The head of the Defense Health Agency and the services' surgeons general on Wednesday outlined their approaches to realigning the military health system, including changes that will have civilians providing the majority of care to beneficiaries and a slimmed-down uniform staff focusing primarily on operational medicine.
Testifying before the Senate Appropriations Subcommittee on Defense, Vice Adm. Raquel Bono, director of the Defense Health Agency, said that after assessing the operational medical needs of the military forces, the Defense Department will reduce uniformed medical positions and explore civilian options for providing care for 8 million non-military beneficiaries.
The exact number of uniformed jobs that will be eliminated was not shared, but reports say between 15,000 and 17,000 positions, including doctors, dentists, nurses, technicians, medics and corpsmen, are on the chopping block.
Bono said the DHA, which also manages the Tricare program, is weighing options for replacing that care, including hiring civilians, using contract staff, entering into "military-civilian partnerships" or using existing Tricare networks.
"While care delivery locations may change, our commitment to provide high-quality health care will remain steadfast," she said.
The military health system provides medical care to more than 9.6 million beneficiaries, 1.3 million of whom are active duty. As directed by Congress in 2017, the military health system is in the middle of a major transformation, with the Defense Health Agency taking control of the medical facilities operated by the individual services.
By October, roughly half of all military hospitals and clinics will be under DHA management, with the remaining facilities completely consolidated under DHA by October 2021.
As a result of the consolidation, Bono said that the DHA will reduce "unwarranted variation in both clinical and administrative functions," which she said will improve health outcomes, reduce errors and increase patient safety.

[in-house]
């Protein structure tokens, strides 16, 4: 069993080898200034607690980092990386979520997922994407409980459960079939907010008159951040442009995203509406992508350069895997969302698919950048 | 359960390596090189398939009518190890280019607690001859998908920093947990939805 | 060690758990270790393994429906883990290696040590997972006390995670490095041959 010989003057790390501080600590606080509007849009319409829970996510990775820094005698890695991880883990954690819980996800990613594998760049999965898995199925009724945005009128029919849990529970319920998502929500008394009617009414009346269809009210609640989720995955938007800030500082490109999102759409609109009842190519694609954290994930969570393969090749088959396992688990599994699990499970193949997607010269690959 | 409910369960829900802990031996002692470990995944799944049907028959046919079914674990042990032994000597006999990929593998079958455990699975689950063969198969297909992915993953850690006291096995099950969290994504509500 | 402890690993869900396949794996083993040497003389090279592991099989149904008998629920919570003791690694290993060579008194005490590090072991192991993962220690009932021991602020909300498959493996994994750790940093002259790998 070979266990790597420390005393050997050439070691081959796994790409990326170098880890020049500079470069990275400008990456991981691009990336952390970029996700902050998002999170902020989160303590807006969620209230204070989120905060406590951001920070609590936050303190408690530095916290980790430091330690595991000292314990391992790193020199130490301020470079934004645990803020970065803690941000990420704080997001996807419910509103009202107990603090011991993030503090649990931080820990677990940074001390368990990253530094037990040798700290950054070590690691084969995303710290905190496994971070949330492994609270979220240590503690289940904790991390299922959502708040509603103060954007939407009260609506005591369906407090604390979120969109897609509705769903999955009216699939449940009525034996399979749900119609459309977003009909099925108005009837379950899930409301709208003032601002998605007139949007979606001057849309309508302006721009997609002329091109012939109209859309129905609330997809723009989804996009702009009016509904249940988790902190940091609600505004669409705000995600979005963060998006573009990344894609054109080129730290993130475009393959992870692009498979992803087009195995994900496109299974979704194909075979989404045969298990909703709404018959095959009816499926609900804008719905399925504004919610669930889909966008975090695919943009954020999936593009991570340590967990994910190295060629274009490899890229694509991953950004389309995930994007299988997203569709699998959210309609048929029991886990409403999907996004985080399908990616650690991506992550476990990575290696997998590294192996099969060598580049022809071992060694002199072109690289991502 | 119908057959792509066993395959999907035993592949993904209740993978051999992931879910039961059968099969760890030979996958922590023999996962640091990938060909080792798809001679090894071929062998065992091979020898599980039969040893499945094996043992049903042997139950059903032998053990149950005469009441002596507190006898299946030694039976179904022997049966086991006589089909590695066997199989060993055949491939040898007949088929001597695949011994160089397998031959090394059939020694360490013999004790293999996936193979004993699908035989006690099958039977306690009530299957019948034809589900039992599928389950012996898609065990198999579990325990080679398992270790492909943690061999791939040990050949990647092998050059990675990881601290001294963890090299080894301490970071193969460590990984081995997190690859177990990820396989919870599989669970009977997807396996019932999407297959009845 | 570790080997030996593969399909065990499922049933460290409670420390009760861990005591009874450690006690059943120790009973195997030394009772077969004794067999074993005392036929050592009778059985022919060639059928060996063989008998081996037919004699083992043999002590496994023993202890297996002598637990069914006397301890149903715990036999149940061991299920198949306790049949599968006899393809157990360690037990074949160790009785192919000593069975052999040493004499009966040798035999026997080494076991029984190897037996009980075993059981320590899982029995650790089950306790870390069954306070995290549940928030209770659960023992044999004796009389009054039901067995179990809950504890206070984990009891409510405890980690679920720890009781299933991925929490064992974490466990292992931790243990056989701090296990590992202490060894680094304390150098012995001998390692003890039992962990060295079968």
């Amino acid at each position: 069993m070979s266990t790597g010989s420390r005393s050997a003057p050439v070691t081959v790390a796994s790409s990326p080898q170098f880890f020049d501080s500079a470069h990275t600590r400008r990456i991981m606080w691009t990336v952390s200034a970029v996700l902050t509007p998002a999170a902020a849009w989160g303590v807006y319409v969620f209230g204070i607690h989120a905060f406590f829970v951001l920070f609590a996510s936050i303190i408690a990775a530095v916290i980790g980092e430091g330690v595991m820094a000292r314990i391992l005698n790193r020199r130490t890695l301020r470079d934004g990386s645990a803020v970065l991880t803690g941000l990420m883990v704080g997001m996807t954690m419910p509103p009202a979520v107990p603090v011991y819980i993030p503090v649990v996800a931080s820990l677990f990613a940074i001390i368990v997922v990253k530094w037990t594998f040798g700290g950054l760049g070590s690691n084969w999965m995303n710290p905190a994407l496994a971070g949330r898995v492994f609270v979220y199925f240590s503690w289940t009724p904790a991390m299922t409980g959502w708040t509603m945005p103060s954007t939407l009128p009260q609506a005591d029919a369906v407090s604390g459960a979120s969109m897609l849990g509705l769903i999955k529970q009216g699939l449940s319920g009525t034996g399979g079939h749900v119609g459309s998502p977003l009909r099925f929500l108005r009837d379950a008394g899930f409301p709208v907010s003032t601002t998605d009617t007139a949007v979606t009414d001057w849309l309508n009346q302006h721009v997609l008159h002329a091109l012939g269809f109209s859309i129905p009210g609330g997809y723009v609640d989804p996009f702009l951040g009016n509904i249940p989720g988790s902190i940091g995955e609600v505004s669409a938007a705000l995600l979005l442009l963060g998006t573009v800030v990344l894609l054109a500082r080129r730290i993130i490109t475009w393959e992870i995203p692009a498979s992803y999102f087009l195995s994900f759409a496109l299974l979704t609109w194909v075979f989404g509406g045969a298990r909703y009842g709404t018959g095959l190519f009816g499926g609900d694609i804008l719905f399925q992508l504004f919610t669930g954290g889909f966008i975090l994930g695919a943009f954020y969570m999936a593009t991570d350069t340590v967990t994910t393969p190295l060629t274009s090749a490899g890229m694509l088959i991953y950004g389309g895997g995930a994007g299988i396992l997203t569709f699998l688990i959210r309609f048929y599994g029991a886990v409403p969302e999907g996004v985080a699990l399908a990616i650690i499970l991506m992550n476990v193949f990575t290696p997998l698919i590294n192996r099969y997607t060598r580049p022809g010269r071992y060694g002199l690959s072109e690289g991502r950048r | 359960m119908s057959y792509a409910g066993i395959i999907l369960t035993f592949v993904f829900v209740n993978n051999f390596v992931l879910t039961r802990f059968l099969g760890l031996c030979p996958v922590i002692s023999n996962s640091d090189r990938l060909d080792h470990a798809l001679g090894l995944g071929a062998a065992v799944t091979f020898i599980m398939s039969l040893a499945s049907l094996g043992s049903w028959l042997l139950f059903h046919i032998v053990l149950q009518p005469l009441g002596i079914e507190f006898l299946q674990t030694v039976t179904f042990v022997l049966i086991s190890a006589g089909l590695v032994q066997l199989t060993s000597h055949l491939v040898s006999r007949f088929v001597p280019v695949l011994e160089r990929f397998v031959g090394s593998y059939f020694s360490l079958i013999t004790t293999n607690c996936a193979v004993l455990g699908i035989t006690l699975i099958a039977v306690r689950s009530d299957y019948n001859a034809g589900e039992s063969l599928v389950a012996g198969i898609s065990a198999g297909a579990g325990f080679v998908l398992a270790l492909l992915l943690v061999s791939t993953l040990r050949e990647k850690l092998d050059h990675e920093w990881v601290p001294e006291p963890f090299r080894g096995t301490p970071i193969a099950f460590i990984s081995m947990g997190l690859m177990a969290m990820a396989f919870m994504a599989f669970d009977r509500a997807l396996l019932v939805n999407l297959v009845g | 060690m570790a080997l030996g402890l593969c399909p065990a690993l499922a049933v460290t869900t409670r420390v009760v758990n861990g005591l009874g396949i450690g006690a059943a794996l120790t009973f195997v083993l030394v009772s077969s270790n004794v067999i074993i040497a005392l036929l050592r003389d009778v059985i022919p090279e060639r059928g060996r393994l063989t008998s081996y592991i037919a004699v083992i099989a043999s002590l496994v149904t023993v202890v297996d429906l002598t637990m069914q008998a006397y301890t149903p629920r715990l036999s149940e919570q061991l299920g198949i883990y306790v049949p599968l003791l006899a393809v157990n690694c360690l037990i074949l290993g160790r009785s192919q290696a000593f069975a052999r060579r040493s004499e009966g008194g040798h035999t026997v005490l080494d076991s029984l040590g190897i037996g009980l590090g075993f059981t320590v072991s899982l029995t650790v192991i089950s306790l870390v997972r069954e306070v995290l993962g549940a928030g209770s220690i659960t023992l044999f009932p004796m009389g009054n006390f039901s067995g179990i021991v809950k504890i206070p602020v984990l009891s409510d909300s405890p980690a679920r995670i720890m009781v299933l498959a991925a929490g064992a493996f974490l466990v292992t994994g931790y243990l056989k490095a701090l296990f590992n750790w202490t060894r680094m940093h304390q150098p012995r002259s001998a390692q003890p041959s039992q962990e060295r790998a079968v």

"We are moving to a market-based approach to the delivery of our care, where we will be sharing resources across all of the services in geographic areas," she said.
During the hearing, Army Surgeon General Lt. Gen. Nadja West said the service has "identified military medical and dental positions that do not pose high risk to mission for conversion to civilian positions."
"These carefully considered conversions will enable the Army to repurpose the converted billets across the operational force to increase lethality and strength of operational units," she said.
The Navy, to meet the operational medical focus, has established a Navy Medicine Readiness Training Command designed to support the fleet and Fleet Marine Forces, responsible for maintaining medical force readiness and supporting commanders' requirements for medical care, Navy Surgeon General Vice Adm. C. Forrest Faison said.
"The opportunity for us is to be able to refocus exclusively on the readiness of our medical service members, to get them ready for combat casualty care and to provide better care in support of our service members who did not get a break due to the operational tempo," Faison said.
Within Air Force-managed facilities, the service has established a squadron configuration with Operational Medical Readiness Squadrons treating only active-duty patients and Health Care Operations Squadrons seeing all other beneficiaries.
Air Force Surgeon General Lt. Gen. Dorothy Hogg said the new model will enhance operational readiness because it allows medics to focus on the health needs of active-duty patients, which is shown to reduce the number of airmen designated as non-deployable.
The setup also will improve medical care for all other beneficiaries, she argued, since "the Health Care Operations Squadrons would operate without the distractions of military medical requirements, such as periodic health assessments and waiver requirements."
The surgeons general all noted that the changes have not been without challenges, since the goal is to merge three health systems into one global system that serves both civilians and military personnel.
For more than six decades, the individual services have managed health care systems tailored specifically to the needs of their troops and family members as well as service-specific research, with the Air Force focused on aeromedical evacuation, the Navy specializing in sea and undersea medicine, and the Army supporting ground medical care.
"Trying to bring these cultures [together] is challenging. But we are committed to making this successful. It is the right thing to do to allow the services to focus in on readiness," Hogg said.
The changes are being closely watched by military support organizations such as the National Military Family Association, which last year urged Congress to maintain close oversight of the health care reforms.
"We urge you to ... hold [the Defense Department] accountable for making improvements to accessing quality care a reality," Kelly Hruska, NMFA's director of government relations, said last year.